It is well past time to aggressively restructure, consolidate and close the weakest euro area banks. Failure to do so will act as a drag on economic recovery, much as it did in Japan.

 


Republishing and referencing

Bruegel considers itself a public good and takes no institutional standpoint.

Due to copyright agreements we ask that you kindly email request to republish opinions that have appeared in print to [email protected].

Read article More on this topic More by this author
 

Podcast

Podcast

Taming inflation?

What are the implications of prolonged inflation?

By: The Sound of Economics Topic: Macroeconomic policy Date: May 25, 2022
Read article More on this topic More by this author
 

Opinion

Buy now, pay later: the age of digital credit

A relatively new fintech market, BNPL is currently not regulated in the EU, meaning that consumers do not have the same protection level as they do for other credit products.

By: Maria Demertzis Topic: Digital economy and innovation Date: May 17, 2022
Read about event More on this topic
 

Past Event

Past Event

What is in store for Euro area economies?

ECB Executive Board Member Philip Lane discusses the outlook for Euro area economies.

Speakers: Maria Demertzis and Philip Lane Topic: European governance Location: Bruegel, Rue de la Charité 33, 1210 Brussels Date: May 5, 2022
Read article More on this topic
 

External Publication

What drives implementation of the European Union’s policy recommendations to its member countries?

Article published in the Journal of Economic Policy Reform.

By: Konstantinos Efstathiou and Guntram B. Wolff Topic: Macroeconomic policy Date: April 13, 2022
Read article More on this topic
 

External Publication

Close cooperation for bank supervision: The cases of Bulgaria and Croatia

In-depth analysis on the banking supervision cooperation in Bulgaria and Croatia prepared for the European Parliament's Committee on Economic and Monetary Affairs (ECON).

By: Zsolt Darvas and Catarina Martins Topic: Banking and capital markets Date: March 30, 2022
Read about event More on this topic
 

Past Event

Past Event

Tackling future risks to banks

How to address vulnerabilities in banks in the coming years?

Speakers: Maria Demertzis and Elizabeth McCaul Topic: Banking and capital markets Date: March 29, 2022
Read article More on this topic More by this author
 

Opinion

The week inflation became entrenched

The events that have unfolded since 24 February have solved one dispute: inflation is no longer temporary.

By: Maria Demertzis Topic: Macroeconomic policy Date: March 8, 2022
Read article Download PDF More on this topic More by this author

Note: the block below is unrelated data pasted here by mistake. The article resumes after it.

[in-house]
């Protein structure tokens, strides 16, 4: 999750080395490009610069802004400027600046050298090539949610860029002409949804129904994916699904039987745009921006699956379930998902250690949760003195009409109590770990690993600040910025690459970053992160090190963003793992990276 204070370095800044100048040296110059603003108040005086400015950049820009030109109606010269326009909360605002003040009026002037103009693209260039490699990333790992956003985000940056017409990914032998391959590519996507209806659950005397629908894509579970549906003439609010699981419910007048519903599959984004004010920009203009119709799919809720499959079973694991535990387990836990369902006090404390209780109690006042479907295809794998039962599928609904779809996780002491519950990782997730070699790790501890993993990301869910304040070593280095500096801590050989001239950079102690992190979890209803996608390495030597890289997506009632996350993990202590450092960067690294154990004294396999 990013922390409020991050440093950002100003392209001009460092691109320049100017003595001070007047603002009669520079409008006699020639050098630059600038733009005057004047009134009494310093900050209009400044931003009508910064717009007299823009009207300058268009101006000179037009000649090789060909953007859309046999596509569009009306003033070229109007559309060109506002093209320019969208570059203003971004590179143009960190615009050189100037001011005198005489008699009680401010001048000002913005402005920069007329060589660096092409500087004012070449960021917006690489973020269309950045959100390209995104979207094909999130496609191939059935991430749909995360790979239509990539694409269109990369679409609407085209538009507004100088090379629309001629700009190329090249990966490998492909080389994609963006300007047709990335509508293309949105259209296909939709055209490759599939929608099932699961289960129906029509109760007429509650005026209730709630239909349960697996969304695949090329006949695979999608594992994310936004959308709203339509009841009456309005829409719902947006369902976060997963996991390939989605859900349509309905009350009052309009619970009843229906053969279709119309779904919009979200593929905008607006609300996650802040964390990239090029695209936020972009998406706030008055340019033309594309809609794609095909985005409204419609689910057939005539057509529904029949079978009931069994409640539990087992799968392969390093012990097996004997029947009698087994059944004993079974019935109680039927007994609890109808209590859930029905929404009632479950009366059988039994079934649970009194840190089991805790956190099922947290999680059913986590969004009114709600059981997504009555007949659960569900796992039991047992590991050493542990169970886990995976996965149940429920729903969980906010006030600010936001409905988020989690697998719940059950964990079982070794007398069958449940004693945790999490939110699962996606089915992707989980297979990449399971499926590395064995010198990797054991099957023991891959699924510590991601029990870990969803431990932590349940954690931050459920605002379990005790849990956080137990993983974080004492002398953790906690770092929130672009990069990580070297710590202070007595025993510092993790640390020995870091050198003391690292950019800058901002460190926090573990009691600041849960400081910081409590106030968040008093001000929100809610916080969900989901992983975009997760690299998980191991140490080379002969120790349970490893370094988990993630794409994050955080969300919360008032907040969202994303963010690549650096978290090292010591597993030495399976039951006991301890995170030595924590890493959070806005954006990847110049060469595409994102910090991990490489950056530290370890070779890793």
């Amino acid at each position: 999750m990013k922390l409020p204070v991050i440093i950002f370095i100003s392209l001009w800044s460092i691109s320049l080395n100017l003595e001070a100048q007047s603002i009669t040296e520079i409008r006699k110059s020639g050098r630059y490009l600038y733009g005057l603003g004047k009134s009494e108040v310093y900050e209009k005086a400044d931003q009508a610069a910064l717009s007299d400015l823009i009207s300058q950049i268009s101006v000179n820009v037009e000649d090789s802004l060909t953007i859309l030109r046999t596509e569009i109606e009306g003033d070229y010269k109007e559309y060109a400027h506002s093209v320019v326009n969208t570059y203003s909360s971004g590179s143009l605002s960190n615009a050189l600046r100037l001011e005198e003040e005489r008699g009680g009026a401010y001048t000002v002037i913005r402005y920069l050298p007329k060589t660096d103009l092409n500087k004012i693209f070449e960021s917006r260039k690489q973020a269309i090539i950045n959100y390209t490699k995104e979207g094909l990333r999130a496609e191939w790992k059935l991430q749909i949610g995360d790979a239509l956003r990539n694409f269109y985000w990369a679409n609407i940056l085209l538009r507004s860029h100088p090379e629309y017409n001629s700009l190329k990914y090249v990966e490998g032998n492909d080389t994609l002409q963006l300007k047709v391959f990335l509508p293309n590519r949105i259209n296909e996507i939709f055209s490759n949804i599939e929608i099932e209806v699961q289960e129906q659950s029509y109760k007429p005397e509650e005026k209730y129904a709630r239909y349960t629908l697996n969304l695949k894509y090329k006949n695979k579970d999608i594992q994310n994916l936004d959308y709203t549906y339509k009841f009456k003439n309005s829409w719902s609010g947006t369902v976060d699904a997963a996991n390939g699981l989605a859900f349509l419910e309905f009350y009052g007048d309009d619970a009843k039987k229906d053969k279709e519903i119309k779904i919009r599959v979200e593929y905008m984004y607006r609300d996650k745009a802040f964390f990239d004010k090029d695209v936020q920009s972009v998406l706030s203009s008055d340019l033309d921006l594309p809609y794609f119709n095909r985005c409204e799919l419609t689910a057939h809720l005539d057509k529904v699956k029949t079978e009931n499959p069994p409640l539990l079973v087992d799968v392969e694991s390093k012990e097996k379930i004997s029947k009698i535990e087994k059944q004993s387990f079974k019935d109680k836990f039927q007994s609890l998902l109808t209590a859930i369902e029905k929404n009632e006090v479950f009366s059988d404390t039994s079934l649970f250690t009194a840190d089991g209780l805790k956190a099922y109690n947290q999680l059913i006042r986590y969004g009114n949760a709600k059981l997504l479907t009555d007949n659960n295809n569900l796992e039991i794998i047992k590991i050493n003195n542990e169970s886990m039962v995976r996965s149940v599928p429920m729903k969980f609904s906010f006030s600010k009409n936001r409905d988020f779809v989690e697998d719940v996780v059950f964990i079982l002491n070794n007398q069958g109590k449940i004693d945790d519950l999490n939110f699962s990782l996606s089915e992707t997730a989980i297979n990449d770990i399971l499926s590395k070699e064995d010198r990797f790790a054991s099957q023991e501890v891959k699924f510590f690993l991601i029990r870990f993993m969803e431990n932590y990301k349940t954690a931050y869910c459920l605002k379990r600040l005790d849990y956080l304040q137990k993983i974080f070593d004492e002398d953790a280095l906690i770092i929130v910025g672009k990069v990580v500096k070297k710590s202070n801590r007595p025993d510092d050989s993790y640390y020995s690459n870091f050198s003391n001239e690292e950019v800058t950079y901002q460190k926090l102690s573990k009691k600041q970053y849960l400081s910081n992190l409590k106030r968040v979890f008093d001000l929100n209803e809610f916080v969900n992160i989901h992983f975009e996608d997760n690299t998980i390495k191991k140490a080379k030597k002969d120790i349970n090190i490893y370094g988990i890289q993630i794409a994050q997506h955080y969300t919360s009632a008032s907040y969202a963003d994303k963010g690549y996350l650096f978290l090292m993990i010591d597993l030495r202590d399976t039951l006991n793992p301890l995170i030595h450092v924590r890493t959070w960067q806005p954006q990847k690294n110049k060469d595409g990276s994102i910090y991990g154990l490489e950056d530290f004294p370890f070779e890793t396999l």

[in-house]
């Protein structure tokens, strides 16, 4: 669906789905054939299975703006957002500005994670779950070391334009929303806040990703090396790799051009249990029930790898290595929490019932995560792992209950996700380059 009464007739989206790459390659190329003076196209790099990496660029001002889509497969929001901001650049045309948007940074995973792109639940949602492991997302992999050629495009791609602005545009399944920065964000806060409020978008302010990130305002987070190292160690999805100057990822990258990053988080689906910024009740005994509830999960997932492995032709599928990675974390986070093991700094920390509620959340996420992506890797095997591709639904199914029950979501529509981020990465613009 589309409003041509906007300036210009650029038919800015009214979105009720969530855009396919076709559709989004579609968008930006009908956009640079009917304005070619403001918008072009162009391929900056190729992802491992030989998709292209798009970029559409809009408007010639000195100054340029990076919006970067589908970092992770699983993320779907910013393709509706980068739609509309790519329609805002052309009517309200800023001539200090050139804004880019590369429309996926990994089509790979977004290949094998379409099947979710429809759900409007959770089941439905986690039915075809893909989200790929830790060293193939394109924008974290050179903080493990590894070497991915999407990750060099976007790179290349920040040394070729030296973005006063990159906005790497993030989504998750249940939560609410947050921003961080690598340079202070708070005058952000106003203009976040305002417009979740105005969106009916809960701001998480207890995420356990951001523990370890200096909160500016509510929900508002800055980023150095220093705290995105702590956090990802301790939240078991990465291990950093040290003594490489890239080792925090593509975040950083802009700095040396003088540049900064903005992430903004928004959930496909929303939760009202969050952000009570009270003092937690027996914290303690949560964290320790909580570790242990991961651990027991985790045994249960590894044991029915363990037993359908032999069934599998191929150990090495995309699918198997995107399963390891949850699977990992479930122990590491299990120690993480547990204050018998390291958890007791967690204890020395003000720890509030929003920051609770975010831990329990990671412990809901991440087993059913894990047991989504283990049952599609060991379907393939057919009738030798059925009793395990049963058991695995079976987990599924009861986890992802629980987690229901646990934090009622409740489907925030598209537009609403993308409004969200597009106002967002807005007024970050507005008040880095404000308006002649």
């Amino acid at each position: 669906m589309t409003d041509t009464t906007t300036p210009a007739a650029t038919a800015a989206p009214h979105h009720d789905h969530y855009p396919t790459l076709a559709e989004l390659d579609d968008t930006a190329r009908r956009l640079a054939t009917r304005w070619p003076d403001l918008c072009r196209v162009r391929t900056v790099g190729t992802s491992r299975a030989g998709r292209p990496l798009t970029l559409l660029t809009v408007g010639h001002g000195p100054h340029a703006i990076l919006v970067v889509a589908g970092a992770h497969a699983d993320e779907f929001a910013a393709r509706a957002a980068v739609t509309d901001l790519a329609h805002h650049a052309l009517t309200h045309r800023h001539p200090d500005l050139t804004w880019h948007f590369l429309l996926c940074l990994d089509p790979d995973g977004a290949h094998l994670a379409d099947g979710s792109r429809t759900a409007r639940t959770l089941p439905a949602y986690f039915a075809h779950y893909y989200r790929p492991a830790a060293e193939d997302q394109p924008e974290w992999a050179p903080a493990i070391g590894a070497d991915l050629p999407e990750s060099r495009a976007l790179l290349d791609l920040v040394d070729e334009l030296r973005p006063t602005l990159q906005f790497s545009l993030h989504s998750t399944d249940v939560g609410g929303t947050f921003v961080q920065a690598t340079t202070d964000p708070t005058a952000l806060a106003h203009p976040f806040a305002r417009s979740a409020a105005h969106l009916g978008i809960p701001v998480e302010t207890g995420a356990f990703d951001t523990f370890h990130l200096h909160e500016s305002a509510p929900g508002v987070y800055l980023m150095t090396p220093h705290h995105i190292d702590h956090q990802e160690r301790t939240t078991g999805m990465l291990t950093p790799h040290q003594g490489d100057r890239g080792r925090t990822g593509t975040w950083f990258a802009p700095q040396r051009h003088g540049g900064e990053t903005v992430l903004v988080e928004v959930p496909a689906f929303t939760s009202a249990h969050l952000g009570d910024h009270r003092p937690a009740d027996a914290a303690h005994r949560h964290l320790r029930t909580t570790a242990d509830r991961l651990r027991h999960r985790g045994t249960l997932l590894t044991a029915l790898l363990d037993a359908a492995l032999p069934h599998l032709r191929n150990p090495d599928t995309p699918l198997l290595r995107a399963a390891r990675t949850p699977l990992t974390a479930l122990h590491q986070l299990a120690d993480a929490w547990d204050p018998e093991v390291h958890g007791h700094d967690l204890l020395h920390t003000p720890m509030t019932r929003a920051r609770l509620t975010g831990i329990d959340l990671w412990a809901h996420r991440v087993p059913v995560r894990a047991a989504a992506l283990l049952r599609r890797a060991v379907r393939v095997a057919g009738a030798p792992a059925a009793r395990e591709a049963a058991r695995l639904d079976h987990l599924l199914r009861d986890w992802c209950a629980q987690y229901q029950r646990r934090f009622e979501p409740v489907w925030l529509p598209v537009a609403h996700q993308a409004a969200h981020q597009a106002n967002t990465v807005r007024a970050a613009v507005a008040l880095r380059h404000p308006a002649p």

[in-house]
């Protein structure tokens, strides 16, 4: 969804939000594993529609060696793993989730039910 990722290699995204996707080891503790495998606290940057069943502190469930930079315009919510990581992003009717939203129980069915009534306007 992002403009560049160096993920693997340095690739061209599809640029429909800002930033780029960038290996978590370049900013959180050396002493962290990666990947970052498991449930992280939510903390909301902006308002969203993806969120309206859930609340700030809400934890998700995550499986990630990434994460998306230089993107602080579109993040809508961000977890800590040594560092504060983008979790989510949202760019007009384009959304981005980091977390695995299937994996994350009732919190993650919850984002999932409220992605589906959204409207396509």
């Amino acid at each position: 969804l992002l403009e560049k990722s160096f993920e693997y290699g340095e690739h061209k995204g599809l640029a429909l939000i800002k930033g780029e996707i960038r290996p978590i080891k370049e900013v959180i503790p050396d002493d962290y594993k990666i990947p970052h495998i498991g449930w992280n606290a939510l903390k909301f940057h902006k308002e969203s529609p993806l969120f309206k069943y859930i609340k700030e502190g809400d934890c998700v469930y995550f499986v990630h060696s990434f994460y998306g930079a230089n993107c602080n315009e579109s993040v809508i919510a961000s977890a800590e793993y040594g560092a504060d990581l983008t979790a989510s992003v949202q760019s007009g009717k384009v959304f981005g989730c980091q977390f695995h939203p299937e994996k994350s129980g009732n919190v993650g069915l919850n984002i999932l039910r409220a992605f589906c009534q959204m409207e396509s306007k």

External Publication

Book notes: Monetary policy in times of crisis

Review of 'Monetary policy in times of crisis: a tale of two decades of the European Central Bank' published in the Central Banking.

By: Francesco Papadia Topic: Macroeconomic policy Date: February 17, 2022
Read about event More on this topic
 

Past Event

Past Event

A debate on fiscal rules and the new monetary strategy

Presentation of the Yearbook of the Euro 2022.

Speakers: Maria Demertzis, Fernando Fernández, Gonzalo García Andrés, José Carlos García de Quevedo, Pablo Hernández de Cos and Jorge Yzaguirre Topic: European governance Location: Bruegel, Rue de la Charité 33, 1210 Brussels Date: February 17, 2022
Read article
 

Blog Post

European governanceInclusive growth

12 Charts for 21

A selection of charts from Bruegel’s weekly newsletter, analysis of the year and what it meant for the economy in Europe and the world.

By: Hèctor Badenes, Henry Naylor, Giuseppe Porcaro and Yuyun Zhan Topic: Banking and capital markets, Digital economy and innovation, European governance, Global economy and trade, Green economy, Inclusive growth, Macroeconomic policy Date: December 21, 2021
Read article
 

External Publication

European governance

EU borrowing—time to think of the generation after next

Financing post-pandemic recovery via EU borrowing has proved remarkably straightforward. So why keep it temporary?

By: Grégory Claeys, Rebecca Christie and Pauline Weil Topic: European governance, Macroeconomic policy Date: December 9, 2021
Read about event More on this topic
 

Past Event

Past Event

How to deal with small banks: consolidation, tailoring and the fintech challenge

Small banks face multiple challenges. What structural changes are needed to tackle these pressures?

Speakers: Alexander Lehmann, Nicolas Véron, Xavier Vives, Anne Fröhling and Philip Evans Topic: Banking and capital markets Location: Bruegel, Rue de la Charité 33, 1210 Brussels Date: December 9, 2021
Load more posts